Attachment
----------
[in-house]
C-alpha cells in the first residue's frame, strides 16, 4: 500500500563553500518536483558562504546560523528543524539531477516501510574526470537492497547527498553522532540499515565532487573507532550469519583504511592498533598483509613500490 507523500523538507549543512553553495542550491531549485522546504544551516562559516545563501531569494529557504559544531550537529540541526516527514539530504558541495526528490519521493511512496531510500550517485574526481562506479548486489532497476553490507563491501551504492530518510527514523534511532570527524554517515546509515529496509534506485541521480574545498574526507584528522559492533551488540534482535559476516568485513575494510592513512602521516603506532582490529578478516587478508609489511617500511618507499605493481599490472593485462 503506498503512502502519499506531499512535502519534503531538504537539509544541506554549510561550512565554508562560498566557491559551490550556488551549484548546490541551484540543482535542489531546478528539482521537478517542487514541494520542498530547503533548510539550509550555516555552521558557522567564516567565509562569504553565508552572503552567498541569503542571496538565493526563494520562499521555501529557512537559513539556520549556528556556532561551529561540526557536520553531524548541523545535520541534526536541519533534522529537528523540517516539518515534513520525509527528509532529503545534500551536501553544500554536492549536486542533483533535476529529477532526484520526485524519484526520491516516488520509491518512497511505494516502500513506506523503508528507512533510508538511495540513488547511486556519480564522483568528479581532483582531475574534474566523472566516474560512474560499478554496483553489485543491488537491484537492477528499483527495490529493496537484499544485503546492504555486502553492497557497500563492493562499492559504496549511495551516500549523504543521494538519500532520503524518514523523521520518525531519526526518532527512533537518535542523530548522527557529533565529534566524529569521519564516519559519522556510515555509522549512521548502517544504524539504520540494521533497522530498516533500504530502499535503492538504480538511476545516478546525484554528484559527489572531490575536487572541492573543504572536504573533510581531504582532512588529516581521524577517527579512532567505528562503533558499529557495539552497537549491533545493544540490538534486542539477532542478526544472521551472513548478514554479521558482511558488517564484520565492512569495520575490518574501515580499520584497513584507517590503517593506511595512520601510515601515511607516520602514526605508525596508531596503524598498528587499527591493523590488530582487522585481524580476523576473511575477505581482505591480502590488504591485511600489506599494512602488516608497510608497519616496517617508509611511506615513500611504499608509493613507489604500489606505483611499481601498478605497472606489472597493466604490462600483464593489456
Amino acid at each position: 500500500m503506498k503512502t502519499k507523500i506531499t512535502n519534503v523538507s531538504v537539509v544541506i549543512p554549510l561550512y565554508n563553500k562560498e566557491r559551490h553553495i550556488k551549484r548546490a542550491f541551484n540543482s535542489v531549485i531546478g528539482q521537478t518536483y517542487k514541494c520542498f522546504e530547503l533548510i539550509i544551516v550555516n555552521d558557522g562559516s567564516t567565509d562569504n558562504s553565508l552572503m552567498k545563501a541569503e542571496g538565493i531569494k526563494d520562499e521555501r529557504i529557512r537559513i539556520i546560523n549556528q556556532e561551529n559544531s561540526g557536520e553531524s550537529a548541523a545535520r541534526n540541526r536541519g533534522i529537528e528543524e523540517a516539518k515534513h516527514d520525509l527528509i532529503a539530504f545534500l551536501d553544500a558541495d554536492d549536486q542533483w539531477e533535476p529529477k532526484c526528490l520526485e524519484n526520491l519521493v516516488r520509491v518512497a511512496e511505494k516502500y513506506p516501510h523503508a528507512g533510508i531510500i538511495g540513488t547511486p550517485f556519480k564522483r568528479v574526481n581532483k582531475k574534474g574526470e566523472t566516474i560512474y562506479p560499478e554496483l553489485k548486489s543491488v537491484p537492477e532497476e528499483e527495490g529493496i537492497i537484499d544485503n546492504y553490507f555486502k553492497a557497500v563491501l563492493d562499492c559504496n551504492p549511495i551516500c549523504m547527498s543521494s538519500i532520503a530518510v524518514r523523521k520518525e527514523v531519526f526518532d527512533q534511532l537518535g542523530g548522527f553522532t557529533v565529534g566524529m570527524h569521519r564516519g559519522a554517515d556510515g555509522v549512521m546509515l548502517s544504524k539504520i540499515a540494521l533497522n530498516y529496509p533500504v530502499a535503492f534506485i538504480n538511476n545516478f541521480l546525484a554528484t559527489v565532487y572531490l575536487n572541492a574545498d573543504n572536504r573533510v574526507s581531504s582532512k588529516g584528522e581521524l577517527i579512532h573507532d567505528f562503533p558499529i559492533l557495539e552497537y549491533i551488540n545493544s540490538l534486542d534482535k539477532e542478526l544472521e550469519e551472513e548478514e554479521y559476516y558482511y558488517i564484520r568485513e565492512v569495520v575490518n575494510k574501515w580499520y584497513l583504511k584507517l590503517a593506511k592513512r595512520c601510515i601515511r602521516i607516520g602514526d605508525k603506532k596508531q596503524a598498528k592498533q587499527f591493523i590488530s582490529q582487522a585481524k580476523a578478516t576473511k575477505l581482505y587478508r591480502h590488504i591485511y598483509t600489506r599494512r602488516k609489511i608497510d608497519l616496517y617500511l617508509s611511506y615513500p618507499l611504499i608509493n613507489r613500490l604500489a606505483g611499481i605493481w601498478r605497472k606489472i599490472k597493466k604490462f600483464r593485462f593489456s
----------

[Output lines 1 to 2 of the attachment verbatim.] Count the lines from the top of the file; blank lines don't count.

[in-house]
C-alpha cells in the first residue's frame, strides 16, 4: 500500500563553500518536483558562504546560523528543524539531477516501510574526470537492497547527498553522532540499515565532487573507532550469519583504511592498533598483509613500490 507523500523538507549543512553553495542550491531549485522546504544551516562559516545563501531569494529557504559544531550537529540541526516527514539530504558541495526528490519521493511512496531510500550517485574526481562506479548486489532497476553490507563491501551504492530518510527514523534511532570527524554517515546509515529496509534506485541521480574545498574526507584528522559492533551488540534482535559476516568485513575494510592513512602521516603506532582490529578478516587478508609489511617500511618507499605493481599490472593485462 503506498503512502502519499506531499512535502519534503531538504537539509544541506554549510561550512565554508562560498566557491559551490550556488551549484548546490541551484540543482535542489531546478528539482521537478517542487514541494520542498530547503533548510539550509550555516555552521558557522567564516567565509562569504553565508552572503552567498541569503542571496538565493526563494520562499521555501529557512537559513539556520549556528556556532561551529561540526557536520553531524548541523545535520541534526536541519533534522529537528523540517516539518515534513520525509527528509532529503545534500551536501553544500554536492549536486542533483533535476529529477532526484520526485524519484526520491516516488520509491518512497511505494516502500513506506523503508528507512533510508538511495540513488547511486556519480564522483568528479581532483582531475574534474566523472566516474560512474560499478554496483553489485543491488537491484537492477528499483527495490529493496537484499544485503546492504555486502553492497557497500563492493562499492559504496549511495551516500549523504543521494538519500532520503524518514523523521520518525531519526526518532527512533537518535542523530548522527557529533565529534566524529569521519564516519559519522556510515555509522549512521548502517544504524539504520540494521533497522530498516533500504530502499535503492538504480538511476545516478546525484554528484559527489572531490575536487572541492573543504572536504573533510581531504582532512588529516581521524577517527579512532567505528562503533558499529557495539552497537549491533545493544540490538534486542539477532542478526544472521551472513548478514554479521558482511558488517564484520565492512569495520575490518574501515580499520584497513584507517590503517593506511595512520601510515601515511607516520602514526605508525596508531596503524598498528587499527591493523590488530582487522585481524580476523576473511575477505581482505591480502590488504591485511600489506599494512602488516608497510608497519616496517617508509611511506615513500611504499608509493613507489604500489606505483611499481601498478605497472606489472597493466604490462600483464593489456